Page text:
Why was Chaitali killed?

Felled by a parcel bomb, her death focuses, yet again, on the dangers faced by the activist-journalist.
LOIS KAPILA AND NIKHIL ROSHAN have this report.

Mystery shrouds the gruesome killing of Chaitali Santra,a freelance journalist-cum-human rights activist by a  bomb in a parcel she was opening exploded in the back bedroom of her large three-storey home in a quiet bylane in Howrah's Bakshala neighbourhood on September 26.    

Police have arrested four men in connection with the murder. However, the dual nature of Ms Santra’s work  as a journalist as well as for a local human rights organization,  left unclear the motivation for the extremely violent killing.

Her last report appeared to have been filed for a Delhi-based magazine ‘Julm se Jang’. Her daughter, Ms Satabdi Santra, said her mother had received a number of threats over the last few months.

In the early afternoon of Wednesday 26 September, the doorbell rang at her Howrah home. Satabdi's mother opened the door, said the family maid Madhumita Manna. A short time later, there was an explosion.

Chaitali Santra's body was found pushed against the wall in the back bedroom, thrown by the force of the blast. Her father, who was also home , was seriously burnt. The windows were all blown out. There are still cracks in the rose-coloured walls, and stains on the marble floor.

The Deputy Commissioner of Police for Howrah, Mr Nishat Pervez, said that the four men arrested, Debashish Dey, Abhishek Roy, Biswajit Majhi and Subhankar Das,  had conspired to kill her over a “personal grudge”. Ms Santra had helped Mr Dey's wife send him to jail for abuse, the deputy commissioner said.

When Mr Dey met the other three men in jail, the plotted the murder, he said.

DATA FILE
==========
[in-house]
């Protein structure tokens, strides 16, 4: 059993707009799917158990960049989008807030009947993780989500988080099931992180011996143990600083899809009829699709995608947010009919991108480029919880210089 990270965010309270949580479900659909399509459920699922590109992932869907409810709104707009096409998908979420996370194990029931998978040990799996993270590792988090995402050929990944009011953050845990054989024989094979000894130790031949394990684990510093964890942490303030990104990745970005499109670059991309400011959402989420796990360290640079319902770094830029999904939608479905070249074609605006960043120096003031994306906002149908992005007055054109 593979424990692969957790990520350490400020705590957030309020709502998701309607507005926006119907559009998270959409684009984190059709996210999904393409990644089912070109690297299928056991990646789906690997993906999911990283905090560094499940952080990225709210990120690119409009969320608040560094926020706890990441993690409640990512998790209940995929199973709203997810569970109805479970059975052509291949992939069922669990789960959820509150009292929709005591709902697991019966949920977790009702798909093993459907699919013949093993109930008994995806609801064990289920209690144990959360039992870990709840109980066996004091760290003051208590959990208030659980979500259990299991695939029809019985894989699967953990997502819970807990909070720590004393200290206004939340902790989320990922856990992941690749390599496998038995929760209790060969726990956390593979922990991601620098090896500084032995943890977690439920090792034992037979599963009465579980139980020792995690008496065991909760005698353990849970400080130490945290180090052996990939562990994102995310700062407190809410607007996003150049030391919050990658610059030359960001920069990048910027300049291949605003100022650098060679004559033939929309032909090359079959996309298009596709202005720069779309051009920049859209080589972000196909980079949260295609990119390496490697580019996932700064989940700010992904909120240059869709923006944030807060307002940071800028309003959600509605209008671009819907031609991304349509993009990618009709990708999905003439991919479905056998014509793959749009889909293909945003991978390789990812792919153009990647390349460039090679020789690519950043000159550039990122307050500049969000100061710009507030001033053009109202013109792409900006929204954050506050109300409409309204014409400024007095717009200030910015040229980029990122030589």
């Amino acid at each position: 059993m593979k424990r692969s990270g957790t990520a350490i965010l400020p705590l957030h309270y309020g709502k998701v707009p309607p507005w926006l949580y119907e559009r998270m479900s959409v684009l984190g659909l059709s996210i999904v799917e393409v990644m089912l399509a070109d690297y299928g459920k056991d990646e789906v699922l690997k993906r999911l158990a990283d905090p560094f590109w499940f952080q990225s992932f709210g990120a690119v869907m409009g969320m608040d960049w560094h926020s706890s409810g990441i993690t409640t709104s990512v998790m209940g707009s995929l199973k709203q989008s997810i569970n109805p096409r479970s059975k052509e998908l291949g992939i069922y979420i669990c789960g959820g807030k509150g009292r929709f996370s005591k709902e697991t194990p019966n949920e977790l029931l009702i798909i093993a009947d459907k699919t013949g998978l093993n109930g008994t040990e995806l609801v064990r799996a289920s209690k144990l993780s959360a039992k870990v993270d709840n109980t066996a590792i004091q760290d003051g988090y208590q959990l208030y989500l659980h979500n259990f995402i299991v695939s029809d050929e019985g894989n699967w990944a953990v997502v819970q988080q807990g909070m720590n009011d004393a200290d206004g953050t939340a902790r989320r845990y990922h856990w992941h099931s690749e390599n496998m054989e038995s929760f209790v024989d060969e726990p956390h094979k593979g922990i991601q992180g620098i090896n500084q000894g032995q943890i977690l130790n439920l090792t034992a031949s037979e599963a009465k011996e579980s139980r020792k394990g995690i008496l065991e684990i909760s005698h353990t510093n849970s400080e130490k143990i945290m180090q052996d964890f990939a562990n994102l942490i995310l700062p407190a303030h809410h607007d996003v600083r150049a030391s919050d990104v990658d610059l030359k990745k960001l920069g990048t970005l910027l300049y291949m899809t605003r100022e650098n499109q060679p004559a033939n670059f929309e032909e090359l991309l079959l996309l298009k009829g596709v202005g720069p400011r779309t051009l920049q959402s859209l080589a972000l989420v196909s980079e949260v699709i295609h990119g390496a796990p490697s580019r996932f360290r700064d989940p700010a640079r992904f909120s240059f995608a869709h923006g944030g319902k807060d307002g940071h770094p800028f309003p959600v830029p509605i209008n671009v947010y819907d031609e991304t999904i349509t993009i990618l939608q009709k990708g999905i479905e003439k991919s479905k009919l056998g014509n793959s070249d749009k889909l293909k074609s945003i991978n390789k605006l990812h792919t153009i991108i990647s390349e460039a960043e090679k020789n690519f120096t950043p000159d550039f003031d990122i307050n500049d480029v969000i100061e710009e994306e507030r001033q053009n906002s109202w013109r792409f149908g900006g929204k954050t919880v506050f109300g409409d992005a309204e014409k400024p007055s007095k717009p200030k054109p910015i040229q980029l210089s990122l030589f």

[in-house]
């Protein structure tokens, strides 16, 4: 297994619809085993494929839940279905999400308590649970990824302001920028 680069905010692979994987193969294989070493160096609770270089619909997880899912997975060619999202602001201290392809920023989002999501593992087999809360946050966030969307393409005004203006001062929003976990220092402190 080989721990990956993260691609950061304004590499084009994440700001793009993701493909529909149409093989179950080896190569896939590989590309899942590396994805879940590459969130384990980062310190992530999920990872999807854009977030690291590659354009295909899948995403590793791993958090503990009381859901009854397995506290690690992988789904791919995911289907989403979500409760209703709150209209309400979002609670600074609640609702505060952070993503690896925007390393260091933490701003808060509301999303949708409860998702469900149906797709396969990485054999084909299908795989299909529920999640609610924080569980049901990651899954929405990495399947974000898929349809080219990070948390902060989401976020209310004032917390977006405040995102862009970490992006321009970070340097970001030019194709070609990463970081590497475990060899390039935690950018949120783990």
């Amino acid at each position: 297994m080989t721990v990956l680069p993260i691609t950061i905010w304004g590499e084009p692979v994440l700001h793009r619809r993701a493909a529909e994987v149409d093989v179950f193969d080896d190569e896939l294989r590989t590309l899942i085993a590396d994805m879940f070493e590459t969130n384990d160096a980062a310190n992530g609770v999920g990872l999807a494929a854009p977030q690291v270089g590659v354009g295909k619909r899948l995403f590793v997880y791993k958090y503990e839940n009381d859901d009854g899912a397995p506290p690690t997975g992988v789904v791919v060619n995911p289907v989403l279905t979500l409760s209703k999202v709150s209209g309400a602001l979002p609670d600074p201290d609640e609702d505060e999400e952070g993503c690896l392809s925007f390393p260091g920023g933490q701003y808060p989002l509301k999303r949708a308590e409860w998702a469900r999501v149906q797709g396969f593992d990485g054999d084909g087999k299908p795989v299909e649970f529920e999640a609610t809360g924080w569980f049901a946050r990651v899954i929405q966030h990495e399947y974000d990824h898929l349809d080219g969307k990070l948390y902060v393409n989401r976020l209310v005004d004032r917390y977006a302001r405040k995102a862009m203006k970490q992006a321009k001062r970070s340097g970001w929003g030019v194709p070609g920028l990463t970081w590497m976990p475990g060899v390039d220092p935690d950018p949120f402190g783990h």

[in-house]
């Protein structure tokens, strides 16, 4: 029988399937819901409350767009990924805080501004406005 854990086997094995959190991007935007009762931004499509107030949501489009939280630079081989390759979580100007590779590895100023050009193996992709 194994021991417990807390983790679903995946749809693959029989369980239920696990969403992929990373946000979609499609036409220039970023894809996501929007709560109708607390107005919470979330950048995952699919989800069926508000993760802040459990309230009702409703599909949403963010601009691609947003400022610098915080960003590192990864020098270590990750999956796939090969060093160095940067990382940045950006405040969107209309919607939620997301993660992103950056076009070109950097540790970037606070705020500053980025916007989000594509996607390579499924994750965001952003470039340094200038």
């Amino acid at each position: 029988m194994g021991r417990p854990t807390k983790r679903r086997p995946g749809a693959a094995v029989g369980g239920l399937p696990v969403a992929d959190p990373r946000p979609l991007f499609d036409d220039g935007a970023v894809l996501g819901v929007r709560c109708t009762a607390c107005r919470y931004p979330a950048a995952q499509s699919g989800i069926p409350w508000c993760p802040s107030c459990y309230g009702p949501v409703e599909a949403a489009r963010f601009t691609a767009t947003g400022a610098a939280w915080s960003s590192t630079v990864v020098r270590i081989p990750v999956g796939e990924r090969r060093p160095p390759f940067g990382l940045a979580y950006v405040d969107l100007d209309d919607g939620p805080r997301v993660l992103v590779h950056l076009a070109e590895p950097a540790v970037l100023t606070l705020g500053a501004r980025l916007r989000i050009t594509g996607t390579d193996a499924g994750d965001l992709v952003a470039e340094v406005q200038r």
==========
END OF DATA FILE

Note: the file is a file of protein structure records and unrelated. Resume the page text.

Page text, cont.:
Ms Satabdi Santra, who is a student of journalism and mass communications at Ashutosh College, said her mother had been working on as many as 200 different cases in the run up to her death. “She was involved in crime, civil and family cases,” the daughter said.

Ms Chaitali Santra started her working life as a social worker and a CPI-M party member, Ms Satabdi Santra said. The daughter said she later worked for a non-governmental organisation, the Bureau for Protection of Human Rights and Analysis Wings, and also served as district secretary of the local Committee for the Protection of Democratic Rights (CPDR) for nearly eight years.

Alongside this, she wrote about crime. Her most recent writing assignment in June for ‘Julm se Jung’ had been ‘Asahay ma ki insaaf ki pukar’ about the murder of a man named Surajit Dutta, who was allegedly shot by a group of people in Domjur over a love affair. Surajit Dutta had been in a relationship with a woman who later committed suicide, Ms Satabdi Santra said, and the girl's father was a suspect in the case. Satabdi said she felt something about the case had been worrying her mother.

(Ironically, she hadn’t even been paid for her piece, said the magazine’s editor Rajeev Dhingra. Chaitali freelanced for the New Delhi-based newspaper and had contributed only this one piece, he added -  ed)

The reporter had also been perturbed by a marital dispute she was working on in her capacity as an activist, the daughter said. “The husband kept calling my mother,” she said.

Satabdi said her mother had frequently said she was worried about threats. “She told me to give all her files to responsible people if anything happened to her,” the daughter said.

Whether the files will tell a story or not and establish whether her murder was a violent reprisal for her writings or her human rights activism is anybody’s guess.

 

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